France and Germany may be neighbours, but their respective cultures are quite different. But what are the real cultural nuances between the two countries? What is the reality, and what are the stereotypes? Whether you are taking a trip to either of the countries, moving to one of them or are simply curious, here are some of the most striking cultural differences between France and Germany.
Cultural differences between Germany and France in everyday life
Germans are known for their punctuality and discipline, whether they are going to work, to school or to an appointment. In comparison, it is quite common for the French not to arrive on time.
In Germany, lateness is not viewed favourably. Punctuality is an important part of the German psyche and is highly valued. It is even advisable to arrive five minutes early to an appointment, especially if it is a professional meeting.
Compliance with rules
Among the other major socio-cultural differences between France and Germany is respect for rules. In Germany, there is great respect for law and order and for other people and this can be seen in examples such as pedestrians always waiting at the red light, even if no car is coming; the streets being kept clean and cyclists riding on bike paths, etc.
Protecting the environment is another very important aspect of German culture. For example, Germany has a deposit system to facilitate the recycling of plastic and glass bottles and cans. Waste separation is also taken very seriously and every household is encouraged to separate their waste.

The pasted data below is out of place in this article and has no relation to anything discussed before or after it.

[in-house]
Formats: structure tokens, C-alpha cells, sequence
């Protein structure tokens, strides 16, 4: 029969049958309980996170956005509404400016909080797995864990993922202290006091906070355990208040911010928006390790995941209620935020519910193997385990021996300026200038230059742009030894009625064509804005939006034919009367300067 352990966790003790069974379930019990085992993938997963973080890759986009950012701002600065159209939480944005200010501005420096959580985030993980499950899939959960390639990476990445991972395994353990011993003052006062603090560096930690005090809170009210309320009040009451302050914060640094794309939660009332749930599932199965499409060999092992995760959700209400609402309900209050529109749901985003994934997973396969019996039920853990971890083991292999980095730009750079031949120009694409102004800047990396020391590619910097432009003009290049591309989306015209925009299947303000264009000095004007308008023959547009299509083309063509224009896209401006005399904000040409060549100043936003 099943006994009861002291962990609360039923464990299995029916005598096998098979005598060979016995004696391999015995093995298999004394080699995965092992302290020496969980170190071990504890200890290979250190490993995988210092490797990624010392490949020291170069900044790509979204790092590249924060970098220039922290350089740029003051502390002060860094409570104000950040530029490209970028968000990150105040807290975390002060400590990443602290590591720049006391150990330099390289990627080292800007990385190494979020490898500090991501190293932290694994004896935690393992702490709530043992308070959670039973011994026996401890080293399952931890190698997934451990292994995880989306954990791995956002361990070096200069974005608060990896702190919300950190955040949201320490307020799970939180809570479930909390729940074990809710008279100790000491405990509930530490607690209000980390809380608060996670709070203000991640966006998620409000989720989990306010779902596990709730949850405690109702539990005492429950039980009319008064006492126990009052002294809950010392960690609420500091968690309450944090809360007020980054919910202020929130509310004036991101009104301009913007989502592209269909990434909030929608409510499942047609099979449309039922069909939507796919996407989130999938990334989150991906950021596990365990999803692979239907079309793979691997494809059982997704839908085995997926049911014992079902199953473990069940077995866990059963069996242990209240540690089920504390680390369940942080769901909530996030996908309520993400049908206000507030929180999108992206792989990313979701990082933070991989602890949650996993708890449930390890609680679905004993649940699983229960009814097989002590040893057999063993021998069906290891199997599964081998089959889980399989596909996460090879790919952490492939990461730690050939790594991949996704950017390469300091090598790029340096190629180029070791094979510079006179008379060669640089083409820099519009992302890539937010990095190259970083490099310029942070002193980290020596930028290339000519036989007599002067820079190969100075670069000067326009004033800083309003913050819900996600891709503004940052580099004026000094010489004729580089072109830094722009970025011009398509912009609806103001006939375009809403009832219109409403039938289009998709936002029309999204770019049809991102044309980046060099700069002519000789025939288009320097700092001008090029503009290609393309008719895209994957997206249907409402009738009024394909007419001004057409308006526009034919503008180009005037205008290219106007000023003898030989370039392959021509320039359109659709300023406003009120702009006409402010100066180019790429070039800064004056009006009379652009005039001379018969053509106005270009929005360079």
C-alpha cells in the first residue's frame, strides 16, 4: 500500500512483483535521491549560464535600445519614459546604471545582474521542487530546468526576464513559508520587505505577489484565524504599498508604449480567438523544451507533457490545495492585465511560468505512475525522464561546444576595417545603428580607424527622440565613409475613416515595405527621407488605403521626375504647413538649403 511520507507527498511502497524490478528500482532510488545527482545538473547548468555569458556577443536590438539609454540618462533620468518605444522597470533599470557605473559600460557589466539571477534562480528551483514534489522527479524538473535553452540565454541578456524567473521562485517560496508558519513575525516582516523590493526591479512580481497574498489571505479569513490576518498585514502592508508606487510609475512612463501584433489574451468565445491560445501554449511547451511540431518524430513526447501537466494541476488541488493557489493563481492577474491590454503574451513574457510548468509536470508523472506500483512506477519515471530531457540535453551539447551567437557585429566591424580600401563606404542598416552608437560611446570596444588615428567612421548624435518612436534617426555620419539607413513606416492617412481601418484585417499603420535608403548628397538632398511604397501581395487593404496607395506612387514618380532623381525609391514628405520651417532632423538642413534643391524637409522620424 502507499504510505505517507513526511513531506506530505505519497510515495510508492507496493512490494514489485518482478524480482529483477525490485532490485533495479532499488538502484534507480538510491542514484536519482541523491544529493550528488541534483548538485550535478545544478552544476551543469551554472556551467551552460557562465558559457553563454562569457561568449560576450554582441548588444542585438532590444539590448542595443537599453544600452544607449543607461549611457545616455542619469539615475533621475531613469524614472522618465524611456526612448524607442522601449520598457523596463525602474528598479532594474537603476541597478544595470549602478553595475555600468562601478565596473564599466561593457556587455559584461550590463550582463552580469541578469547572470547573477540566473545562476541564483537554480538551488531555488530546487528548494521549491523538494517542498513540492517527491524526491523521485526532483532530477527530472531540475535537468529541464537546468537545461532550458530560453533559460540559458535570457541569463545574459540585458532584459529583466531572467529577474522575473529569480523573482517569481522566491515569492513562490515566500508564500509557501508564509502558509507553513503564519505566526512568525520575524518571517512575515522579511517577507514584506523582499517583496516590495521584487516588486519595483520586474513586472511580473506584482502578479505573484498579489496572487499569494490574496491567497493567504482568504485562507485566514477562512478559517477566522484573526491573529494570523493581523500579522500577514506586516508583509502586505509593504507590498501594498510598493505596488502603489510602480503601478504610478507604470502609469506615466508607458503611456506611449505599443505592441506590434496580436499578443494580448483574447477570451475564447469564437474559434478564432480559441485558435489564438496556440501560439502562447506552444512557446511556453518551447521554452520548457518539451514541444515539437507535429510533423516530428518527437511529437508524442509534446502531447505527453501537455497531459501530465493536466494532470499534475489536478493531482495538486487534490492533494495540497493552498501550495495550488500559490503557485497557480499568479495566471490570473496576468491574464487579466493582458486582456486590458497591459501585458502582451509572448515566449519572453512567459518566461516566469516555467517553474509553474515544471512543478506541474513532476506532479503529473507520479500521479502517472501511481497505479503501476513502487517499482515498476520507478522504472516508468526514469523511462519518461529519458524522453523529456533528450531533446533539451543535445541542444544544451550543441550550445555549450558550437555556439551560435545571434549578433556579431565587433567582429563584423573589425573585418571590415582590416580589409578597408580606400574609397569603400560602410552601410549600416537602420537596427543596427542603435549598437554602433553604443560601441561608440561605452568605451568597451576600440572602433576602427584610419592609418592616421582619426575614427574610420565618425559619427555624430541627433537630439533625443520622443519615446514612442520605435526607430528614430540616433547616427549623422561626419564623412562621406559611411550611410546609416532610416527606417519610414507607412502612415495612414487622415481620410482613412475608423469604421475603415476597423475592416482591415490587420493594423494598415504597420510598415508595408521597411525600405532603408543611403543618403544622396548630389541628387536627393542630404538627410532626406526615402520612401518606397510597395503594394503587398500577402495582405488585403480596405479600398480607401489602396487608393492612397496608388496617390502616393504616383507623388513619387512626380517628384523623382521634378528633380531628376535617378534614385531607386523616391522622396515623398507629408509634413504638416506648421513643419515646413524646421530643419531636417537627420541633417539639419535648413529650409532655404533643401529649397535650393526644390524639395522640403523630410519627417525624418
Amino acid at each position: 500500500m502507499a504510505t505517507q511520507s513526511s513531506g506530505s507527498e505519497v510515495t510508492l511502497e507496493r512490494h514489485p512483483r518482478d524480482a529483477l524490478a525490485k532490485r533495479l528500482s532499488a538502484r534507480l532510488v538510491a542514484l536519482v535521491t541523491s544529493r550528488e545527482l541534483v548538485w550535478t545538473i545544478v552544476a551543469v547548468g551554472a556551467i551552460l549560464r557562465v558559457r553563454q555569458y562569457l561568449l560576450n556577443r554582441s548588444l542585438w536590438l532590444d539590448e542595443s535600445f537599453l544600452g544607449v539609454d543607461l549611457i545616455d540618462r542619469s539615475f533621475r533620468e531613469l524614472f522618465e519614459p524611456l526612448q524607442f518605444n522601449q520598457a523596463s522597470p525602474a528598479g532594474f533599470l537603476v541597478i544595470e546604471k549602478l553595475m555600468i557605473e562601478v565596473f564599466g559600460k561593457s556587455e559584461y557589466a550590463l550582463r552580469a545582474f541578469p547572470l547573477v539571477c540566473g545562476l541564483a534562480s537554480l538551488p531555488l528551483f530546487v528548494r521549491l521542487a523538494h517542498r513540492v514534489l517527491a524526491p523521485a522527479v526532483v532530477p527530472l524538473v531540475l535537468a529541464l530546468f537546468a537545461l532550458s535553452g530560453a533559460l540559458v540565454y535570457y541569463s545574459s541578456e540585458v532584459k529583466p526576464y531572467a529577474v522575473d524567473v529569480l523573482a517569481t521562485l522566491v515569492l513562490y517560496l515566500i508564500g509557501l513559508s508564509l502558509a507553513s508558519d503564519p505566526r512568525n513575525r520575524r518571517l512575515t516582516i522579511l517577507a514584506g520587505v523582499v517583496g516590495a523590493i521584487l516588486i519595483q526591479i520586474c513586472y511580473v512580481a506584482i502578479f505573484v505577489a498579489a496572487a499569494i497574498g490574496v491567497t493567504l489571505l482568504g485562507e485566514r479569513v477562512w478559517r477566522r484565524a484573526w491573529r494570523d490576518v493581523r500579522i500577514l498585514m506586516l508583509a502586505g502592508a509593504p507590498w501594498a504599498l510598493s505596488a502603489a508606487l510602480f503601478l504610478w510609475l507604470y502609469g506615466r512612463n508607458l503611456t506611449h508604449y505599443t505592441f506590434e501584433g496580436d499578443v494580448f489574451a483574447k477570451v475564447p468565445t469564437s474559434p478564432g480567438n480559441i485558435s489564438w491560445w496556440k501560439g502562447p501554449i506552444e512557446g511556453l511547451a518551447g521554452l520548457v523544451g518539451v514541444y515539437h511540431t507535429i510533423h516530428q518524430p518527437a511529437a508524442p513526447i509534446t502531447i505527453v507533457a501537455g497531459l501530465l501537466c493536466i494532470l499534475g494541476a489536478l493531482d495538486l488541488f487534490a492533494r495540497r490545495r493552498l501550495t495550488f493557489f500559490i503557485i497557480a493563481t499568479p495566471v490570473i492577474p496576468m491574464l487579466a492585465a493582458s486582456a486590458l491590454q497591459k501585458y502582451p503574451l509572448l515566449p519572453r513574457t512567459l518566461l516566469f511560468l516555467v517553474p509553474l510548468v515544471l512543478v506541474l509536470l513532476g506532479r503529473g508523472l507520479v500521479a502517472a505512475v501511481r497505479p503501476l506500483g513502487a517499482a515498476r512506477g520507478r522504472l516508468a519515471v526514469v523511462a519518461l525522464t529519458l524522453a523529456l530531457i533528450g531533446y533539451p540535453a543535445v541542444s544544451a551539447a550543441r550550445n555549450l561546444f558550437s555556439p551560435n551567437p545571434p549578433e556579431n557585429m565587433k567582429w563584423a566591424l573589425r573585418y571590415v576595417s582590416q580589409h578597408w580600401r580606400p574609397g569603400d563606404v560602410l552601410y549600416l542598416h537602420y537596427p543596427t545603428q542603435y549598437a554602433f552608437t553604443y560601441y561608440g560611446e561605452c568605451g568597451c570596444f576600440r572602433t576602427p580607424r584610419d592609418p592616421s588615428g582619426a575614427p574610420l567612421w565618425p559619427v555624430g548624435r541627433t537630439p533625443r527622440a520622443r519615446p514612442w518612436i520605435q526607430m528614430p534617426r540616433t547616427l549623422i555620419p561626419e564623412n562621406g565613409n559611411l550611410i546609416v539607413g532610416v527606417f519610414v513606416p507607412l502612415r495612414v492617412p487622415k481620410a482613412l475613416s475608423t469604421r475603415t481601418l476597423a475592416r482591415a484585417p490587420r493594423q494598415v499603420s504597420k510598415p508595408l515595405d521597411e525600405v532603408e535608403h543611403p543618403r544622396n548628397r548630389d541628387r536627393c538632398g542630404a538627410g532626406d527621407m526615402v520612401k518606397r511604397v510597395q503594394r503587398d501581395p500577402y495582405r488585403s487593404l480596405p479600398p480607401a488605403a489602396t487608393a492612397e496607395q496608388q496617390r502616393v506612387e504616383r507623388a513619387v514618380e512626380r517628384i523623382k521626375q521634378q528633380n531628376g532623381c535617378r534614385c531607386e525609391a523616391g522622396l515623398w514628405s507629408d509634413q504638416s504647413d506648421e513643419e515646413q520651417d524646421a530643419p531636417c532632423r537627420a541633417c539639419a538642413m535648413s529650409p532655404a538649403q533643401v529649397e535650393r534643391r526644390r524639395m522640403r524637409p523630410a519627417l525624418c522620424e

In addition, respect for others and a sense of community are values that strongly characterise German culture and lifestyle.
The French have a more individualistic attitude to life and adherence to rules is less ingrained in the mentality of the French.
Greeting someone in Germany and in France
Traditionally (but not during the current Coronavirus crisis), French people have always greeted each other with a kiss. Handshakes are reserved for formal situations and between men.
In Germany, as in many other countries, Germans are happy to shake hands when meeting someone.
In addition, it is important to note that in Germany the question "How are you?" (Wie geht's?) is not asked just to be polite. If someone asks you this question, it means that they want to hear a long and honest answer about your life, your family, your health, your work, etc.